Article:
"The employment difficulties these young people encounter reveal institutional flaws that result in significant disadvantages and social inequalities. To support them properly, it's vital to address their needs with a view to bettering their circumstances and bolstering their autonomy, work on access to available resources, and improve their living conditions. This must be done in collaboration with employers, who also play a key role in solutions." — María Eugenia Longo This hyperlink will open in a new window., professor and researcher in the sociology of work and youth at INRS and co-holder of the Chaire de recherche sur la jeunesse du Québec

The research team's analyses showed that feeling encouraged was directly correlated with achieving a higher level of education. In their accounts, the young people who were interviewed mentioned that social ties both in and out of the workplace (particularly with employers) are key to choosing a job or support service and deciding whether to stay or leave. Having people to turn to seems to play an important role in youths' employment journey.

"Our research shows that young people want to feel welcome and heard and, above all, have their needs, aspirations, agency, and dignity respected. Pursuing research in partnership with young people gives partners and decision makers the opportunity to improve and adapt services and policies." — Martin Goyette, professor at ENAP and co-holder of the Chaire de recherche sur la jeunesse du Québec

The report's recommendations

The research team concluded, among other things, that an unstable living environment can affect youths' academic and early career paths. Changing placement within youth protection services has a direct impact on job retention. The young people who were consulted for the study recounted being forced to leave jobs because of changes in placement settings. That is also often the case for school.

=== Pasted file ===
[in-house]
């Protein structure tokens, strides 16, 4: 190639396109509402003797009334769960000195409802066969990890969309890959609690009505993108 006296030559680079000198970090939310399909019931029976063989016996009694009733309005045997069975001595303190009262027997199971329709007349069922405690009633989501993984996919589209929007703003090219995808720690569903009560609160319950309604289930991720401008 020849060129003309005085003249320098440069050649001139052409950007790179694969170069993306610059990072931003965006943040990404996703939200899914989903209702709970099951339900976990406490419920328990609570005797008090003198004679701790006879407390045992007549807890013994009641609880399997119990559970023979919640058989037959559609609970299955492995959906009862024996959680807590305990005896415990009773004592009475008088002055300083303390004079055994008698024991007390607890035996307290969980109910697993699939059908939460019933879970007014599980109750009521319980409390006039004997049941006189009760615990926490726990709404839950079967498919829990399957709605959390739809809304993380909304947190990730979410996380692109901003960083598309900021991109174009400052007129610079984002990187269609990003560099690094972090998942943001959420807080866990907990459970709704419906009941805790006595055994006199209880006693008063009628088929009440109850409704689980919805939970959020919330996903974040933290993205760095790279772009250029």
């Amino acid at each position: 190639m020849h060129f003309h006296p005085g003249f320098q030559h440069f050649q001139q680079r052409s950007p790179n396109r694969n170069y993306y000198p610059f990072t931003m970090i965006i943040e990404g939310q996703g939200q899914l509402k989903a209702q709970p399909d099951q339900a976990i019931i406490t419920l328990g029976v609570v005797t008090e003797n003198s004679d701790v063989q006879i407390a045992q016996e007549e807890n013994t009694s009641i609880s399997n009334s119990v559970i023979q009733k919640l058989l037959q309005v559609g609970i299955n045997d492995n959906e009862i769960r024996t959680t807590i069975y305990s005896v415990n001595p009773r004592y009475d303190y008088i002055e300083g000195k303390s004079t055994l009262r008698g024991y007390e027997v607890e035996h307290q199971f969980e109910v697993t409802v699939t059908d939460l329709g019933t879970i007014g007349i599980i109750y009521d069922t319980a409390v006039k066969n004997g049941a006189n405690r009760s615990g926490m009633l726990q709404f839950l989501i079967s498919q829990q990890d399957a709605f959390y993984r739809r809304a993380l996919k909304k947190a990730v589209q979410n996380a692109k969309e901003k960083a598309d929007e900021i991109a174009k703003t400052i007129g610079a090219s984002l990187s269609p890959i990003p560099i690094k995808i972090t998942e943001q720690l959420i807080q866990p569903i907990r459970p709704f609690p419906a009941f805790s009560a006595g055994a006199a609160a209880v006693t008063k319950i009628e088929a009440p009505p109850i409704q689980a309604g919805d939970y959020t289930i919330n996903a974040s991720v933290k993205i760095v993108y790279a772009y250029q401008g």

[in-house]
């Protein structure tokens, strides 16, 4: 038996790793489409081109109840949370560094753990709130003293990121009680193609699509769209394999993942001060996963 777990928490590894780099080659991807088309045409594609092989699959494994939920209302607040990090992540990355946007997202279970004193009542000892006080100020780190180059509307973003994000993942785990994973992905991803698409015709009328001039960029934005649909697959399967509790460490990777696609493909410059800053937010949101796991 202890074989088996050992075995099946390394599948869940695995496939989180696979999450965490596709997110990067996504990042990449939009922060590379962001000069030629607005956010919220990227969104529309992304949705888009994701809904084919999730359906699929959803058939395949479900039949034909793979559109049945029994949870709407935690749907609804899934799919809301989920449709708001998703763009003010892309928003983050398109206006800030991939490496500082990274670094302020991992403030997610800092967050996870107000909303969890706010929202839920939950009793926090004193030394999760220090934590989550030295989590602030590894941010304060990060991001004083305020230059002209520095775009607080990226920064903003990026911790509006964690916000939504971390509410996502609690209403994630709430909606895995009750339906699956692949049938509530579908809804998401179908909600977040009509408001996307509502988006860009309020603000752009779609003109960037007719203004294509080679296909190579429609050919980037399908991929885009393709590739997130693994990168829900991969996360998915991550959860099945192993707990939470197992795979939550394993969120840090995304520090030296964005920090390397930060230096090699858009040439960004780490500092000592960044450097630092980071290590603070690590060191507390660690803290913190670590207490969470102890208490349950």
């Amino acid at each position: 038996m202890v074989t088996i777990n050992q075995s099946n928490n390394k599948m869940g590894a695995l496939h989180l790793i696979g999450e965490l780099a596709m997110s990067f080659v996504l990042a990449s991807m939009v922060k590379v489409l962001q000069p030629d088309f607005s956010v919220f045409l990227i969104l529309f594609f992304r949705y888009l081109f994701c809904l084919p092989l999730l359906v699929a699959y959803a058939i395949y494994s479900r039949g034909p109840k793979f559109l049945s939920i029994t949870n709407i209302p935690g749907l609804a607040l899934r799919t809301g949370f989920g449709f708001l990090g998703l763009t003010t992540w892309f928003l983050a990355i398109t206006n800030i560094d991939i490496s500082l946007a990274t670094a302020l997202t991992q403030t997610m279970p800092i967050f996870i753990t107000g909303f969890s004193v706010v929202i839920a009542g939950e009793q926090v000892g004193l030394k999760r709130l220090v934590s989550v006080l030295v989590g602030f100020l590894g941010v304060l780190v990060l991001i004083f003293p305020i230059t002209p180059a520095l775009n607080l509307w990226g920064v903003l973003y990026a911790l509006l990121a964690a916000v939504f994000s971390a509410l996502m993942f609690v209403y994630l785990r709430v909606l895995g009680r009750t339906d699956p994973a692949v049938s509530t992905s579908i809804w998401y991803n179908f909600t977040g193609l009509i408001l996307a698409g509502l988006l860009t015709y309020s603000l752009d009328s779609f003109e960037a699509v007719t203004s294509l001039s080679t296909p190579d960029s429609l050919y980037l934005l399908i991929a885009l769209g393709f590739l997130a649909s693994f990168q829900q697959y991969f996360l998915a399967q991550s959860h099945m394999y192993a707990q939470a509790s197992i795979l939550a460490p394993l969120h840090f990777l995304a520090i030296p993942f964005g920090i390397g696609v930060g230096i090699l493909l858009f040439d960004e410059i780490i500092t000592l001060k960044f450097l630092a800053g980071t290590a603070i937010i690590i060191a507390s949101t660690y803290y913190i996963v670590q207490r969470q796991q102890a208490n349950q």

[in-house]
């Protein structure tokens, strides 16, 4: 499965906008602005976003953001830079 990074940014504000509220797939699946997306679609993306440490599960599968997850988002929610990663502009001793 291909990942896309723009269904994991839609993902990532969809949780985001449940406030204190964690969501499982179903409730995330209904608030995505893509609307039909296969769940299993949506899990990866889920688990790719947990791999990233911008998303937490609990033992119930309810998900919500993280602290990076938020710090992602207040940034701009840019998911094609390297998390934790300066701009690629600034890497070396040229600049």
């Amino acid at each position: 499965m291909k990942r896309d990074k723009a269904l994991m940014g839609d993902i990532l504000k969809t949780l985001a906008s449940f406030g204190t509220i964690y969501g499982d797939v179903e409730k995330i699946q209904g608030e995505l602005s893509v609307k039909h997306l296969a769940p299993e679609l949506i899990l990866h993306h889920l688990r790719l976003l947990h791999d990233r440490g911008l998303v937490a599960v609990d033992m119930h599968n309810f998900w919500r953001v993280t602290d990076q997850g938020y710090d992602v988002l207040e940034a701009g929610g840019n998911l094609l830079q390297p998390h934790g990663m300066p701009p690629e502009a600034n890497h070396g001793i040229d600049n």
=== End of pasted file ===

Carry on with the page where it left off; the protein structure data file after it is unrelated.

Altogether, these findings highlight the strong links between employment status and challenges in various areas of life, including NEET status, gender, parenting, housing situation, health, and placement experience. They demonstrate the vital nature of measures that take a global, cross-sectoral, integrated, and stabilizing approach to supporting young people who have been placed under youth protection. 

The report puts forward solutions such as helping young people stay in school and get started on their career paths. A global, cross-sectoral, and stabilizing approach; better preparation for adult life; and better support after youth reach the age of majority are also recommended.

"Employment is directly linked to other areas of young people's lives, such as health, housing, and parenting, all of which have direct implications for job integration and retention. Supporting the careers of young people who have been in care cannot be done without taking this interplay into account." — Marie Dumollard, assistant professor at the Université de Montréal's School of Social Work

More broadly, the needs of young people in care may be more or less similar to those of other young people in Quebec. However, in the absence of obvious family support, and given the accumulated difficulties to overcome, institutional and workplace support must make greater efforts to offer these adults of tomorrow an equal and equitable chance.

Those interested in learning more are invited to attend the CRJ's virtual lunchtime conference This hyperlink will open in a new window., "Les jeunes ayant été placés sous les services de la protection de la jeunesse et leurs défis en emploi" ("Youth who have been placed under youth protection services and their employment challenges") on Friday, April 19, at noon. To participate: REGISTER This hyperlink will open in a new window.

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Last update: April 19, 2024